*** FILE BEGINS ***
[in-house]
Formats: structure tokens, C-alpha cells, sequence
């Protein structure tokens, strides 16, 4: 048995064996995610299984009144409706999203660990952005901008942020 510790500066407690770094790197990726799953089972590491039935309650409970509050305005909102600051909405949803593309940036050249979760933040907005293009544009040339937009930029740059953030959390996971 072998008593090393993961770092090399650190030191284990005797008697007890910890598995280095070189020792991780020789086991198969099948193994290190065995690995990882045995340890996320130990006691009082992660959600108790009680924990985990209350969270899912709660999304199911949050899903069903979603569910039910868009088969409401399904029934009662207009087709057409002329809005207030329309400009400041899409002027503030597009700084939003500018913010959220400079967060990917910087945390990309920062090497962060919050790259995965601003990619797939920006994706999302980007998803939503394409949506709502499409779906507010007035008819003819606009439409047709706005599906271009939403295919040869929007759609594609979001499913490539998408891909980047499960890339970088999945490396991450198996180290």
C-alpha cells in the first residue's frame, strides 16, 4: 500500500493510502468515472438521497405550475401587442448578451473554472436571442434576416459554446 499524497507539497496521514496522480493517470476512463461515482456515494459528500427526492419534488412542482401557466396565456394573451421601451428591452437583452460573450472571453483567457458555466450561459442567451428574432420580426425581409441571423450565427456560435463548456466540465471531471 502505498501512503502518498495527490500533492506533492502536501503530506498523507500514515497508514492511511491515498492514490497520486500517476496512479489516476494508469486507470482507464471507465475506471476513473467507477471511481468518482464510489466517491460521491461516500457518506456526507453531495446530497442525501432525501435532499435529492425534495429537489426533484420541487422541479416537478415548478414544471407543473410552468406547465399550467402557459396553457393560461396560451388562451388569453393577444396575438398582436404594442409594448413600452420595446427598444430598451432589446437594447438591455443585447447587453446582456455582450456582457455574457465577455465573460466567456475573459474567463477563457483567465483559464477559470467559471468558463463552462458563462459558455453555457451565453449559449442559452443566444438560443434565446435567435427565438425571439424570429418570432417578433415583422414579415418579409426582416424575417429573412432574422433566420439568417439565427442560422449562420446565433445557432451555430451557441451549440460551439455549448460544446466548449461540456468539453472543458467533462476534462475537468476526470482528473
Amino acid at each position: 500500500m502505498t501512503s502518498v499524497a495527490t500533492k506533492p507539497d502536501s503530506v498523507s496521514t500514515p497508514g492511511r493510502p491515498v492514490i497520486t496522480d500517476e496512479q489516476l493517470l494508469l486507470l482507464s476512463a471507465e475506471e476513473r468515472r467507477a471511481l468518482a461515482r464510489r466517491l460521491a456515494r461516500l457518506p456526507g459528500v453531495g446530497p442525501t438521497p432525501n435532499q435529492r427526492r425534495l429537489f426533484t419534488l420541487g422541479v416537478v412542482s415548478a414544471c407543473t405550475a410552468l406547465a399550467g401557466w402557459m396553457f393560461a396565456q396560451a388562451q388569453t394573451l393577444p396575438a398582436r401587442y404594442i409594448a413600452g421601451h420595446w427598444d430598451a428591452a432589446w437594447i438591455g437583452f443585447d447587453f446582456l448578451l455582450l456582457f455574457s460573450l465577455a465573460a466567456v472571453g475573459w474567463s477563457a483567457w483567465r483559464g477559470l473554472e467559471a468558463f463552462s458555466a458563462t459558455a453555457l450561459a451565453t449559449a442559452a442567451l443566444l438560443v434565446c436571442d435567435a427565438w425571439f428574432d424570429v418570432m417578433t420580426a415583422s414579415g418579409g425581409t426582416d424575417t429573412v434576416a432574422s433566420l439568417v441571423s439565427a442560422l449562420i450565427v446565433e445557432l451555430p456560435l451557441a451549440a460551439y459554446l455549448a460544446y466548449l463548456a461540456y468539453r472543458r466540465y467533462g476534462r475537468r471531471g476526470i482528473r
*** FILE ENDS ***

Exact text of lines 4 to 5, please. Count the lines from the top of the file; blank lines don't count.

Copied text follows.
C-alpha cells in the first residue's frame, strides 16, 4: 500500500493510502468515472438521497405550475401587442448578451473554472436571442434576416459554446 499524497507539497496521514496522480493517470476512463461515482456515494459528500427526492419534488412542482401557466396565456394573451421601451428591452437583452460573450472571453483567457458555466450561459442567451428574432420580426425581409441571423450565427456560435463548456466540465471531471 502505498501512503502518498495527490500533492506533492502536501503530506498523507500514515497508514492511511491515498492514490497520486500517476496512479489516476494508469486507470482507464471507465475506471476513473467507477471511481468518482464510489466517491460521491461516500457518506456526507453531495446530497442525501432525501435532499435529492425534495429537489426533484420541487422541479416537478415548478414544471407543473410552468406547465399550467402557459396553457393560461396560451388562451388569453393577444396575438398582436404594442409594448413600452420595446427598444430598451432589446437594447438591455443585447447587453446582456455582450456582457455574457465577455465573460466567456475573459474567463477563457483567465483559464477559470467559471468558463463552462458563462459558455453555457451565453449559449442559452443566444438560443434565446435567435427565438425571439424570429418570432417578433415583422414579415418579409426582416424575417429573412432574422433566420439568417439565427442560422449562420446565433445557432451555430451557441451549440460551439455549448460544446466548449461540456468539453472543458467533462476534462475537468476526470482528473
Amino acid at each position: 500500500m502505498t501512503s502518498v499524497a495527490t500533492k506533492p507539497d502536501s503530506v498523507s496521514t500514515p497508514g492511511r493510502p491515498v492514490i497520486t496522480d500517476e496512479q489516476l493517470l494508469l486507470l482507464s476512463a471507465e475506471e476513473r468515472r467507477a471511481l468518482a461515482r464510489r466517491l460521491a456515494r461516500l457518506p456526507g459528500v453531495g446530497p442525501t438521497p432525501n435532499q435529492r427526492r425534495l429537489f426533484t419534488l420541487g422541479v416537478v412542482s415548478a414544471c407543473t405550475a410552468l406547465a399550467g401557466w402557459m396553457f393560461a396565456q396560451a388562451q388569453t394573451l393577444p396575438a398582436r401587442y404594442i409594448a413600452g421601451h420595446w427598444d430598451a428591452a432589446w437594447i438591455g437583452f443585447d447587453f446582456l448578451l455582450l456582457f455574457s460573450l465577455a465573460a466567456v472571453g475573459w474567463s477563457a483567457w483567465r483559464g477559470l473554472e467559471a468558463f463552462s458555466a458563462t459558455a453555457l450561459a451565453t449559449a442559452a442567451l443566444l438560443v434565446c436571442d435567435a427565438w425571439f428574432d424570429v418570432m417578433t420580426a415583422s414579415g418579409g425581409t426582416d424575417t429573412v434576416a432574422s433566420l439568417v441571423s439565427a442560422l449562420i450565427v446565433e445557432l451555430p456560435l451557441a451549440a460551439y459554446l455549448a460544446y466548449l463548456a461540456y468539453r472543458r466540465y467533462g476534462r475537468r471531471g476526470i482528473r